But you also have to see when something is not working and heave-ho.

Otherwise you’ll find yourself stuck in a repeating pattern where you’re living the same year over and over again, never really getting anywhere.

Still working on that novel? Yeah, this will be year 113. 

I know how you feel because I’ve been there. It took me 18 YEARS to publish my first novel, and it wasn’t because I didn’t have a story worth publishing.

It was because for the first 13 years I had NO CLUE what I was doing–and I didn’t care. I thought I could just get inspiration for a story and then sit down to write it.

Now I’m lucky because I’ve been an avid reader and writer my whole life (when I was 5 I climbed on my mom’s lap with a book and asked her to teach me how to read). So because of this I have an intuitive sense of story. I may not have known the specifics of story structure, but I knew the story had to change in 3 places and that it needed a beginning, middle and end that was cohesive.

But that didn’t mean I could write a good story (I couldn’t, and if you read the very first draft of my very first novel you’d see that).

Writing a good story took me 3 years of studying craft. Every. Single. Day. 

I watched movies and deconstructed the plot points. I read books and tried to pick apart the structure. I studied Larry Brooks’ blog and his books, and I practiced planning and developing stories as much as I could.

I was truly a student of story (still am).

So 15 years into my journey, I finally had a story worth publishing. Problem was, I spent another 2 years sabotaging myself with procrastination, perfectionism, feeling not good enough, skipping my writing session, not doing the work, not showing up to the page, Upper Limit Problems and more.

It took getting my mindset in the right place to clear all that shit up.

And then in June 2015, I published my debut novel, SoundCheck.

No one gets there without blood, sweat, tears and a whole lot of freak outs. I sure didn’t.

But I got there. So now I know what works best for me and what I need to do to repeat that success and get another novel out there.

Do you?

Do you know what works for you? Really?

My guess is, you don’t. Maybe you know some of it, but you don’t know really what works for you.

Because you’re not doing the effing work.

You say you want to, and you even mean it. But still you don’t sit down and work on your writing.

To be successful on your own terms, you have to know what works for you and then do it.

But you can’t know what works for you if you don’t do the work.

So fucking do the work. Show up. Work on your story. Revise it. Publish the damn thing. Get it out into the world.

Otherwise you’ll never know what works best for you or how to repeat it.

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When it comes to planning, developing and writing (and publishing!) your stories, what works best for you? 

Are you ready to go pro? Join Students of Story, my membership site and community where you can get over your shit, learn how to write a kick-ass novel, and get the support and feedback you need to finish your book and publish it. Learn more here.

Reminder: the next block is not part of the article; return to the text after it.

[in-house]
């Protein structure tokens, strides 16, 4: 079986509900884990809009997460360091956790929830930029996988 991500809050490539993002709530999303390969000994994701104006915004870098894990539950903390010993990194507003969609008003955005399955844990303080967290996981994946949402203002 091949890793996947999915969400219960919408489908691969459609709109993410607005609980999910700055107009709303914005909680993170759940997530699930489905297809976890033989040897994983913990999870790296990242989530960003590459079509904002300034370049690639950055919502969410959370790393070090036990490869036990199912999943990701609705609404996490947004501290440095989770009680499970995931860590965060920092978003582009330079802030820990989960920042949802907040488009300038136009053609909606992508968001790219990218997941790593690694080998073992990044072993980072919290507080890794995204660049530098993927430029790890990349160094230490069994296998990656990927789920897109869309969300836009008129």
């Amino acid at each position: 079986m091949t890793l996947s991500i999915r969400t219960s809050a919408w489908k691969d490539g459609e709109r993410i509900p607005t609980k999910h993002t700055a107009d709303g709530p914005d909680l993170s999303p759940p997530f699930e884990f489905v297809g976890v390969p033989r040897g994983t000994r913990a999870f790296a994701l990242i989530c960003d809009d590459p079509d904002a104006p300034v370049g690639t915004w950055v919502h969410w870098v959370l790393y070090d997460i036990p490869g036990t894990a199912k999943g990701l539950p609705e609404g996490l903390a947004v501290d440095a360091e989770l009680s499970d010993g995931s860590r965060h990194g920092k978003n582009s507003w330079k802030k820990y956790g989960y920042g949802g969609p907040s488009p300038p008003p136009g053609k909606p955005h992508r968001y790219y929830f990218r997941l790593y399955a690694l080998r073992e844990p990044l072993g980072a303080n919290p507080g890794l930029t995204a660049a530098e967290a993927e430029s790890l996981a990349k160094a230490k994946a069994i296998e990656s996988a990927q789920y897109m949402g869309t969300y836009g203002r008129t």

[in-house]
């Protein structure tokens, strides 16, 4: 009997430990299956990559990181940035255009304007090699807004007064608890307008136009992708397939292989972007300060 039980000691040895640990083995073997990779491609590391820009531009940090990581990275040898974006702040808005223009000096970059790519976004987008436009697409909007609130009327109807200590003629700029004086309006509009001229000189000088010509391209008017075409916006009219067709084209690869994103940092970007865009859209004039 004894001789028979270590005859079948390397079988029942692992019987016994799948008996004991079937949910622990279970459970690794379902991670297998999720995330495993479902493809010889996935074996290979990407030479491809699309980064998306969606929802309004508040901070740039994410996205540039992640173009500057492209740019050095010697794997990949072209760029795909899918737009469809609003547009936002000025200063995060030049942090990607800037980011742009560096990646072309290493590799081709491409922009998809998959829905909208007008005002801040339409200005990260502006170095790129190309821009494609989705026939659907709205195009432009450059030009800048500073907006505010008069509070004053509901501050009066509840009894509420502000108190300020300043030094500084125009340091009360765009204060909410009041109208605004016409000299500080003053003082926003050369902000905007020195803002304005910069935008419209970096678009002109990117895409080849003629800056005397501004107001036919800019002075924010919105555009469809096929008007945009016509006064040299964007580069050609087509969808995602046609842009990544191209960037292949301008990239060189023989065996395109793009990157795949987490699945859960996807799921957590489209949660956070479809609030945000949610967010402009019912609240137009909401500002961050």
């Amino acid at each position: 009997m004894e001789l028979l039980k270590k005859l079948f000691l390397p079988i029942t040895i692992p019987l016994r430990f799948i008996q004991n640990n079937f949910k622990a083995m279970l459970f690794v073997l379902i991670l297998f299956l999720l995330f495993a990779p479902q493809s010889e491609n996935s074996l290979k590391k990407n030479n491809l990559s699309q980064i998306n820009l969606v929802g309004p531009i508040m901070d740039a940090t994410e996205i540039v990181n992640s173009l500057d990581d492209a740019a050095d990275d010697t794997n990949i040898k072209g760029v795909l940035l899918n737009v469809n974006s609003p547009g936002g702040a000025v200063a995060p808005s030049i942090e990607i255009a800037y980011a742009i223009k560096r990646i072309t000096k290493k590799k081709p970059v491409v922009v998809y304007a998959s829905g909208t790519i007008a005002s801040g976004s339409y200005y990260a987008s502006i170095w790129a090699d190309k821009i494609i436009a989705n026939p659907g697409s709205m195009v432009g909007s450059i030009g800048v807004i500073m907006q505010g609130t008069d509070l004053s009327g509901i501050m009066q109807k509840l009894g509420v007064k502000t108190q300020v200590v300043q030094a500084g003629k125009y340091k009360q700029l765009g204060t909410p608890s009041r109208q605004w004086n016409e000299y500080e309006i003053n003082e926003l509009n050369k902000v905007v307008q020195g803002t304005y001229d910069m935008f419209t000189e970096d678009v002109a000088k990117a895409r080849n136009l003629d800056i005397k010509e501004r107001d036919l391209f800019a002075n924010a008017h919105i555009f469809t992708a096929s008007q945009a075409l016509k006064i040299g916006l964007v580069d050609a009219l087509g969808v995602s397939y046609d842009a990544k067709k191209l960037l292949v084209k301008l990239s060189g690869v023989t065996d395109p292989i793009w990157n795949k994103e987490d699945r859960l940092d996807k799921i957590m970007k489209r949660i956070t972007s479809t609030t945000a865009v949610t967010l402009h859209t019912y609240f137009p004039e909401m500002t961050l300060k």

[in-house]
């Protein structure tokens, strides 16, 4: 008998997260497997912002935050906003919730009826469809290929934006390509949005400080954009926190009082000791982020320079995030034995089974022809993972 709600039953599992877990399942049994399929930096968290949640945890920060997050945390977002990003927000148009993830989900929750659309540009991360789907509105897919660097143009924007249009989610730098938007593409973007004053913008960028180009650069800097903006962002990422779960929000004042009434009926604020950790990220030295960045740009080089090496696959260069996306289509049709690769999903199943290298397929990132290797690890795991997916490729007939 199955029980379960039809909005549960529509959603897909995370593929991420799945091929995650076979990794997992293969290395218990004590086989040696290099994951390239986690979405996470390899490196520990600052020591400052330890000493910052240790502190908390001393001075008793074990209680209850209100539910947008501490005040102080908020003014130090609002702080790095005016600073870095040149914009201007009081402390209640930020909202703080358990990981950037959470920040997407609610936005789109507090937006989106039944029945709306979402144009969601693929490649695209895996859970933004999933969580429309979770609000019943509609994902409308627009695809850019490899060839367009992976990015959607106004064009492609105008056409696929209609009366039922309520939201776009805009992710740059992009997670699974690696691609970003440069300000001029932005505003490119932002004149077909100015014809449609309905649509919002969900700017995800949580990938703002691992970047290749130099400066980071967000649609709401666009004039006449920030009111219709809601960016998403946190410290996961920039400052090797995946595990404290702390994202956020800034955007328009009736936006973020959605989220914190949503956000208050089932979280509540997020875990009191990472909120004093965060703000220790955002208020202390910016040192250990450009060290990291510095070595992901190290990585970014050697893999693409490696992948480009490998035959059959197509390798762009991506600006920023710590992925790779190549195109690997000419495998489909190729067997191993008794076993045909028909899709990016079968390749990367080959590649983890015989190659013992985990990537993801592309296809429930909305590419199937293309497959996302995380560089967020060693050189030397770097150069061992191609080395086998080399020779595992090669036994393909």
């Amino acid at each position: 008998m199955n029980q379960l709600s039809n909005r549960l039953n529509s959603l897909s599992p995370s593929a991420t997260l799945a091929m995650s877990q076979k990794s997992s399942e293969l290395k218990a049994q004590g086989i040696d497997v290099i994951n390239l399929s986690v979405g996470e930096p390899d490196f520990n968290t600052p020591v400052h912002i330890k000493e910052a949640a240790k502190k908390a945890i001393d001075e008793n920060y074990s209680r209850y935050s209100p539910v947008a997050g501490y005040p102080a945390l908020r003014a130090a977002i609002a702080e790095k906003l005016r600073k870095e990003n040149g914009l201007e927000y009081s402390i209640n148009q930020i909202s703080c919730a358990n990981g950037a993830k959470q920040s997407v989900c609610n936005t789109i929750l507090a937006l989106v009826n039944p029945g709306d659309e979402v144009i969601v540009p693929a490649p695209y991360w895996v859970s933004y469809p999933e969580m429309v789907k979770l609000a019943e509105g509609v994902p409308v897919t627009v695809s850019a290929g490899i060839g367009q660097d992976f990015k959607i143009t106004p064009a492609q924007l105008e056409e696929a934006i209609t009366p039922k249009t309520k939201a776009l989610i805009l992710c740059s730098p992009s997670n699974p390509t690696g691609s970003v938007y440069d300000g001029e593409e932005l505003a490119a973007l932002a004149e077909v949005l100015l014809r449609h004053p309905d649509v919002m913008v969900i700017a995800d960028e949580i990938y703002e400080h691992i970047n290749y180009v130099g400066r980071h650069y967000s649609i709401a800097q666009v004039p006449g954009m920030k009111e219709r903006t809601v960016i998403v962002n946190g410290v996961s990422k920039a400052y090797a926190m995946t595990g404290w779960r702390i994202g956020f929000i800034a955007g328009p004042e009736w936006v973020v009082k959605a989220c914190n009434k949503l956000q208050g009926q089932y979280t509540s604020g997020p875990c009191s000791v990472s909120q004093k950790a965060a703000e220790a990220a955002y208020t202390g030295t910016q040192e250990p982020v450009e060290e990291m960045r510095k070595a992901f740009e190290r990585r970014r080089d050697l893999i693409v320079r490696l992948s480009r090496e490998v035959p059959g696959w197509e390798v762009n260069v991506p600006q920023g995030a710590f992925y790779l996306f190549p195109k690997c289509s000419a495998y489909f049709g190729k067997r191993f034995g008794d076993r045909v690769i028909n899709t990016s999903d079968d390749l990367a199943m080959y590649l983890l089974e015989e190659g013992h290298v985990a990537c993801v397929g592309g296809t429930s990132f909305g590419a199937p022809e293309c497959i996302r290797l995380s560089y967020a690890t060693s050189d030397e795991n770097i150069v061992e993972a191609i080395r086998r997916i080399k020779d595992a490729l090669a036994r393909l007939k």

The Truth About Being A Professional Author

There’s a question that’s been on my mind lately: do I have what it takes? Do I have what it takes to achieve all the writing dreams I have and to really get everything I want?

It’s an important question, because the answer will make or break your writing dream.

Do you have what it takes?

Like, really have what it takes?

Only you can answer that.

The Truth About Being A Pro Author

There’s something kinda scary that no one really talks about, but that needs to be said right now.

You may not have what it takes. 

Not everyone does. 

Not every writer is meant to be a pro.

It’s scary to say that (I felt panicked just typing those three sentences).

But it’s true.

And the reason is simple: most writers won’t do the work. 

Sure, most writers may actually write. Get blips of inspiration and sit down and start writing.

Because you can’t just write stories and be a professional. Not even if you write 100 stories.

Being a professional means you’ve actually finished something, published it and put it out into the world.

And not half-assed either. (Self-published authors who put their books out there without editing, Beta Reading or some kind of vetting process are not professionals.)

A professional author not only does the work and finishes, but also invests in (or barters for) professional services to do the self-publishing (an editor, a cover designer, a layout person, a story coach, whatever they need).

And the cold, hard, real truth is that not all writers have it in them to finish. Or to show their work to someone who knows what they’re doing and accept feedback that will improve their story.

Pro vs. Most Other Writers

Here are the main differences between a professional author and most other writers:

A pro author:

  • Finishes. Period. (Most writers have tons of half-finished or completed drafts that they never revised or have been revising into oblivion and never getting anywhere.)
  • Publishes. Period. (Most writers don’t actually publish anything. They talk about it and they may even say they’re working on it. But you never see it.)
  • Shuts up and does the work. Period. (Most writers have whiny complaints and excuses about why they haven’t finished or can’t finish or haven’t written their novel or don’t have the time or life is falling down around them or they are procrastinating…)
  • Hires help when they need it. (Most writers think they can do it all themselves and they can’t.)
  • Takes constructive criticism and uses it to make their writing better. (Most writers will shake off any kind of criticism. Because they’re right and they know what they’re doing.)
  • Has what it takes. (Most writers don’t.)

Having what it takes just means having the brass ovaries to get over your shit and do the work. No matter what is happening around you.

And you’ll know the answer as soon as you ask it.

I have HUGE writing dreams. And I refuse to stop ’til I get there (and even then I won’t stop).

But I had to ask myself if I really have what it takes to achieve everything I want.

And looking back on all I’ve accomplished in my life, I know that I absolutely have what it takes. I show up. I do the work. I put myself out there. I take huge risks. I just need to give up all excuses, be more consistent and keep doing the fucking work.